A group of four electrical biomedical engineering graduates from McMaster University were recently awarded the James Dyson Award for their skin cancer detection device called the sKan.
Michael Takla, Rotimi Fadiya, Prateek Mathur, and Shivad Bhavsar took home $50,000, beating out thousands of applicants worldwide. Using thermal imaging, the sKan provides doctors and their patients with more accurate and consistent skin cancer test results.
The group was starting their fourth year of undergrad in the electrical biomedical engineering program when they stumbled across some research that caught their attention.
It read something like this: cancerous skin warms more quickly after being cooled than non-cancerous skin.
“The physiological phenomenon that we’re using isn’t actually that new. [Scientists] have known for a while now that skin cancer has slightly more elevated temperatures compared to the normal tissue around it,” says Fadiya.
What stuck out for them was the difference in recovery speed when applying a cold object or substance before testing and the level of consistency in the results.
“We thought, is there an opportunity here to take this research beyond what’s been done and put this into a device that can be used in a clinical setting?” says Fadiya.
Melanoma is the deadliest form of skin cancer and one of the fastest rising of all cancers in Canada. According to the Canadian Cancer Society, in 2017 around 7,200 Canadians were diagnosed with the disease.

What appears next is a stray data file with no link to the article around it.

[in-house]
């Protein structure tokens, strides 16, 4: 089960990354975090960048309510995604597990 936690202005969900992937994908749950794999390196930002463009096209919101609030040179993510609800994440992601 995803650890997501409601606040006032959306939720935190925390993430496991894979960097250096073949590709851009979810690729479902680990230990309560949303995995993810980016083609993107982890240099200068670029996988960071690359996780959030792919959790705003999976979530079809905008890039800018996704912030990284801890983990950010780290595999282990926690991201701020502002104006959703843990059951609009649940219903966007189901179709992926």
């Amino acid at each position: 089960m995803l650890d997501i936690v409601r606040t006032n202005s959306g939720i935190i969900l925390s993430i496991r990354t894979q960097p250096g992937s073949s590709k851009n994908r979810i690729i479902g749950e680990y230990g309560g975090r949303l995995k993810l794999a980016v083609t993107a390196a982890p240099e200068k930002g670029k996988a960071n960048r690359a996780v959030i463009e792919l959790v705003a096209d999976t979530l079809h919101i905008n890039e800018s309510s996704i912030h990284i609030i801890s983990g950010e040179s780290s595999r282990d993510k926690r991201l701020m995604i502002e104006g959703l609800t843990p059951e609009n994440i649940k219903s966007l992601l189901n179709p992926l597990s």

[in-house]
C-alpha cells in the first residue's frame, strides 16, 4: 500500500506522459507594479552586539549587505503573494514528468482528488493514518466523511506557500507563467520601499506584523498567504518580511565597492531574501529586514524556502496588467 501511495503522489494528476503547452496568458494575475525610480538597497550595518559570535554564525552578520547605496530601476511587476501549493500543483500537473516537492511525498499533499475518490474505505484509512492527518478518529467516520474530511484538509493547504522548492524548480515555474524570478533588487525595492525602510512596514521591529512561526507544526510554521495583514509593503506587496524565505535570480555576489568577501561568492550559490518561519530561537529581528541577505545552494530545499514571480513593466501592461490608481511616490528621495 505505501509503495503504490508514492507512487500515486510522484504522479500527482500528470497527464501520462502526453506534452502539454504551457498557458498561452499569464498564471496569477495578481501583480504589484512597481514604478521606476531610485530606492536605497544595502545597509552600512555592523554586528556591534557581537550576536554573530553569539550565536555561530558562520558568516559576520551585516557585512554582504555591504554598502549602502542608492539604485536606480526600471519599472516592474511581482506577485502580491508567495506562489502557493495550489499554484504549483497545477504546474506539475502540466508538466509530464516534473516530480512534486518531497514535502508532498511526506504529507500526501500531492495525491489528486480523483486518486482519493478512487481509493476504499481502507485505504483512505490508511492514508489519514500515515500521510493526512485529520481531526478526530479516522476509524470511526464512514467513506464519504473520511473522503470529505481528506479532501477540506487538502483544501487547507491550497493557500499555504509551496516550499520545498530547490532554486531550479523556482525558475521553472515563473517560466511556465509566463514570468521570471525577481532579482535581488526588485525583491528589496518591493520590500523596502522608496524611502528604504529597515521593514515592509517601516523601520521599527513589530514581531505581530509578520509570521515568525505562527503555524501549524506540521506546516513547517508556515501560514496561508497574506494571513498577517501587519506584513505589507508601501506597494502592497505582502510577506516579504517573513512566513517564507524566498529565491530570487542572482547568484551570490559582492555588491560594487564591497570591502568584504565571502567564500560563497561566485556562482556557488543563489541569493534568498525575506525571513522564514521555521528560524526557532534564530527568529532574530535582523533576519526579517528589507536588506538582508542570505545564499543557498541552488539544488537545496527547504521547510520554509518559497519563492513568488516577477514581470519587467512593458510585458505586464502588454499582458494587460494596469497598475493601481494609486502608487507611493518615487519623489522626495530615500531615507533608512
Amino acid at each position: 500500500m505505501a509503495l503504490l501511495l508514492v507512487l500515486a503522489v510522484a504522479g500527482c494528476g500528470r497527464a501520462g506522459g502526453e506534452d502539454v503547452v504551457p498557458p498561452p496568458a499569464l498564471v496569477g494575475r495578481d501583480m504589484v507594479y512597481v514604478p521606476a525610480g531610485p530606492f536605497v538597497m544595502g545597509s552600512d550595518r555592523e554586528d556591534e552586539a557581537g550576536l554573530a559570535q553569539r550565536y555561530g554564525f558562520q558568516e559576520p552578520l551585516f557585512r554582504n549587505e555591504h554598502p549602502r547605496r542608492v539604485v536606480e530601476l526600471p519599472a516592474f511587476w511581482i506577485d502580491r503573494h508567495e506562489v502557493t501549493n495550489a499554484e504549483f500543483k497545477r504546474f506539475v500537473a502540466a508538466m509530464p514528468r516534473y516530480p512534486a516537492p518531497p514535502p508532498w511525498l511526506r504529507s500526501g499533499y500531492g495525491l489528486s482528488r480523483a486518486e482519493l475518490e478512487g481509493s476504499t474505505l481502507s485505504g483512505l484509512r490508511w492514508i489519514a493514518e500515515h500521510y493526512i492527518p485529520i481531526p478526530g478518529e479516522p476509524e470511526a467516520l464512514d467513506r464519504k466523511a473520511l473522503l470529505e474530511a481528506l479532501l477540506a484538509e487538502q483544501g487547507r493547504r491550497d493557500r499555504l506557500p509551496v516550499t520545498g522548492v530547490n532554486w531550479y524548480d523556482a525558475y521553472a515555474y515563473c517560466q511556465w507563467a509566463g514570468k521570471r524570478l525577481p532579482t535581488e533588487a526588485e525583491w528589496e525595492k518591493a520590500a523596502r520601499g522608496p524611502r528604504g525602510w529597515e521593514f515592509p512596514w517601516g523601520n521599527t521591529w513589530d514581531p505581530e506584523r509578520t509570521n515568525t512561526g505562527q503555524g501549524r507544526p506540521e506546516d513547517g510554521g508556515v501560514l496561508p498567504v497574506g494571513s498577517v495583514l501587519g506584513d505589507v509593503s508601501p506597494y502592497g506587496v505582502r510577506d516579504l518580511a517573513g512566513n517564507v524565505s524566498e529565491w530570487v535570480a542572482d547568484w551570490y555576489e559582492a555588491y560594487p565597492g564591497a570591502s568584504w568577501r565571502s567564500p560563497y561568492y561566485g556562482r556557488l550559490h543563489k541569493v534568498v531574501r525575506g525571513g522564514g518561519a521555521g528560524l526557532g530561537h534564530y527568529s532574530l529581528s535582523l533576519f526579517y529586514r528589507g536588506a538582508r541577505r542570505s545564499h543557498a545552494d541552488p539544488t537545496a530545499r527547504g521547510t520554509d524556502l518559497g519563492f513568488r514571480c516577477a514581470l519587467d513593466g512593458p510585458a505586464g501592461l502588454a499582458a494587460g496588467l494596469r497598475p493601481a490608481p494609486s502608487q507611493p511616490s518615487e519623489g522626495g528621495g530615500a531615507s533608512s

As it stands today, skin cancer is first detected with the human eye. A dermatologist or family doctor will examine the body for any unusual moles or lesions. Sometimes, a dermoscopy will be used to see the size, shape, and colour of moles more closely. If an abnormality is found, the area (or part of it) will be removed and sent for testing. There are three different types of skin biopsies: excisional, punch, and shave.
The problem is that step one of detection process – the physical scan – can be both inaccurate and subjective based on who’s doing the test. An initial error in diagnosis can lead to serious health consequences later on.
This is where the sKan comes in. While still in prototype phase, this handheld detection device seeks to eliminate any uncertainty. During temperature recovery, the tool creates a thermographic image over the affected area of the skin using 16 thermistors – low cost, high temperature sensitivity resistors.
Right now, the group is trying to sync up the calibration curves with the different thermistors to ensure hyper-accurate results. This will bring them one step closer to making it accessible to the public.
The team travelled to the U.K. in late October of last year to meet with James Dyson himself and accept their award.
“He’s one of those people you would never have guessed you’d have an opportunity to see in person. He’s incredibly intelligent and funny as well,” says Fadiya. “He said he’d buy one!”
As for what they’ll do with the money?
“The money is going to be put towards basically getting us through our next design iterations and prototypes. We’re working towards doing a preliminary clinical study in about 9 months or so. So between now and then it’s about making sure we’ve worked out any of the kinks.”
A responsible choice for four already successful entrepreneurs just starting out in their careers. They’re the second Canadian team to win the award and judging by the previous group’s achievements since 2015, you can expect to see more of this year’s winners in the future.
Check out Teledyne DALSA‘s ‘Choosing a Sensor for Machine Vision’ whitepaper: